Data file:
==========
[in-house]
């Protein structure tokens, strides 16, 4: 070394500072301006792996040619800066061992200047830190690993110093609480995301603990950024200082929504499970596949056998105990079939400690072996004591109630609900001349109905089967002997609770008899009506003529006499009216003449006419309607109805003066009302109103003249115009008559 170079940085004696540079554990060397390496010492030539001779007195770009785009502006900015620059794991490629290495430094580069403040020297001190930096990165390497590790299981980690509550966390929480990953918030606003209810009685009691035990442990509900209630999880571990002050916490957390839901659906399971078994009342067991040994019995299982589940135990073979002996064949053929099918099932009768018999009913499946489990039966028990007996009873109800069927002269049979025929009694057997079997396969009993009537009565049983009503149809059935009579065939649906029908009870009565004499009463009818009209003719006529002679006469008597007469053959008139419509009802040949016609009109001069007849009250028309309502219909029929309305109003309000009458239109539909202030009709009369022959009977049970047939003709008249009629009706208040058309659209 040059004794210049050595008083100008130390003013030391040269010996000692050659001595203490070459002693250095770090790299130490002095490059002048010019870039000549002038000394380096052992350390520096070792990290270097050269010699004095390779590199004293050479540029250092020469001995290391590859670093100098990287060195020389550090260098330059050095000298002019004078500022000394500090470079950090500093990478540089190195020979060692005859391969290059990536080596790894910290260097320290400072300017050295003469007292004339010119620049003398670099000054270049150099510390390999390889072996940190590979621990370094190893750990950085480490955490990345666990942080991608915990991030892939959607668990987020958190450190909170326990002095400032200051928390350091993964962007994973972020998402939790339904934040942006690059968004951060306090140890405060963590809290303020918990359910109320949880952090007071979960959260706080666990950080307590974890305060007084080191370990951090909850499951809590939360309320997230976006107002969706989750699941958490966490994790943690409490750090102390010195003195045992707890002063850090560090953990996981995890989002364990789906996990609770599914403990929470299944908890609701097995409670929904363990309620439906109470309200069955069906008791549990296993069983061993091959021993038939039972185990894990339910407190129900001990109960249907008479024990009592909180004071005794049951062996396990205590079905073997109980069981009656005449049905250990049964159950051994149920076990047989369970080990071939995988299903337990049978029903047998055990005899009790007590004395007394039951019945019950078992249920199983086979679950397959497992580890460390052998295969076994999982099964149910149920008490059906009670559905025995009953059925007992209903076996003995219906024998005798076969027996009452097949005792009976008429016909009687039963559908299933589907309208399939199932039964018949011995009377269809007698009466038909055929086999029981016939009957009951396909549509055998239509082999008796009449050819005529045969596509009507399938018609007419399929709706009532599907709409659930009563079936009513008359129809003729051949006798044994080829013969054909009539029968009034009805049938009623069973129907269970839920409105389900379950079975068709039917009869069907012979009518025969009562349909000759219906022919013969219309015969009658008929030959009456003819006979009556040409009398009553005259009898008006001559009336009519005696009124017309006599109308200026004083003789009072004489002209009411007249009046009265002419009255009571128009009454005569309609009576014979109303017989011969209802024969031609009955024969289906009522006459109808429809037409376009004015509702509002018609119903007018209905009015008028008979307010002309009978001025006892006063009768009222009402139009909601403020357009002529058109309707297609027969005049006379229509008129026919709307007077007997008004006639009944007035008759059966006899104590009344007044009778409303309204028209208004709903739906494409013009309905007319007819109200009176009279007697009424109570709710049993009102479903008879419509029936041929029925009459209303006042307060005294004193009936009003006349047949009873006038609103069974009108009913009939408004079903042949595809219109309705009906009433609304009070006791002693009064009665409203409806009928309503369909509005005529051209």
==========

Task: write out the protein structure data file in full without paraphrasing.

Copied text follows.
[in-house]
């Protein structure tokens, strides 16, 4: 070394500072301006792996040619800066061992200047830190690993110093609480995301603990950024200082929504499970596949056998105990079939400690072996004591109630609900001349109905089967002997609770008899009506003529006499009216003449006419309607109805003066009302109103003249115009008559 170079940085004696540079554990060397390496010492030539001779007195770009785009502006900015620059794991490629290495430094580069403040020297001190930096990165390497590790299981980690509550966390929480990953918030606003209810009685009691035990442990509900209630999880571990002050916490957390839901659906399971078994009342067991040994019995299982589940135990073979002996064949053929099918099932009768018999009913499946489990039966028990007996009873109800069927002269049979025929009694057997079997396969009993009537009565049983009503149809059935009579065939649906029908009870009565004499009463009818009209003719006529002679006469008597007469053959008139419509009802040949016609009109001069007849009250028309309502219909029929309305109003309000009458239109539909202030009709009369022959009977049970047939003709008249009629009706208040058309659209 040059004794210049050595008083100008130390003013030391040269010996000692050659001595203490070459002693250095770090790299130490002095490059002048010019870039000549002038000394380096052992350390520096070792990290270097050269010699004095390779590199004293050479540029250092020469001995290391590859670093100098990287060195020389550090260098330059050095000298002019004078500022000394500090470079950090500093990478540089190195020979060692005859391969290059990536080596790894910290260097320290400072300017050295003469007292004339010119620049003398670099000054270049150099510390390999390889072996940190590979621990370094190893750990950085480490955490990345666990942080991608915990991030892939959607668990987020958190450190909170326990002095400032200051928390350091993964962007994973972020998402939790339904934040942006690059968004951060306090140890405060963590809290303020918990359910109320949880952090007071979960959260706080666990950080307590974890305060007084080191370990951090909850499951809590939360309320997230976006107002969706989750699941958490966490994790943690409490750090102390010195003195045992707890002063850090560090953990996981995890989002364990789906996990609770599914403990929470299944908890609701097995409670929904363990309620439906109470309200069955069906008791549990296993069983061993091959021993038939039972185990894990339910407190129900001990109960249907008479024990009592909180004071005794049951062996396990205590079905073997109980069981009656005449049905250990049964159950051994149920076990047989369970080990071939995988299903337990049978029903047998055990005899009790007590004395007394039951019945019950078992249920199983086979679950397959497992580890460390052998295969076994999982099964149910149920008490059906009670559905025995009953059925007992209903076996003995219906024998005798076969027996009452097949005792009976008429016909009687039963559908299933589907309208399939199932039964018949011995009377269809007698009466038909055929086999029981016939009957009951396909549509055998239509082999008796009449050819005529045969596509009507399938018609007419399929709706009532599907709409659930009563079936009513008359129809003729051949006798044994080829013969054909009539029968009034009805049938009623069973129907269970839920409105389900379950079975068709039917009869069907012979009518025969009562349909000759219906022919013969219309015969009658008929030959009456003819006979009556040409009398009553005259009898008006001559009336009519005696009124017309006599109308200026004083003789009072004489002209009411007249009046009265002419009255009571128009009454005569309609009576014979109303017989011969209802024969031609009955024969289906009522006459109808429809037409376009004015509702509002018609119903007018209905009015008028008979307010002309009978001025006892006063009768009222009402139009909601403020357009002529058109309707297609027969005049006379229509008129026919709307007077007997008004006639009944007035008759059966006899104590009344007044009778409303309204028209208004709903739906494409013009309905007319007819109200009176009279007697009424109570709710049993009102479903008879419509029936041929029925009459209303006042307060005294004193009936009003006349047949009873006038609103069974009108009913009939408004079903042949595809219109309705009906009433609304009070006791002693009064009665409203409806009928309503369909509005005529051209």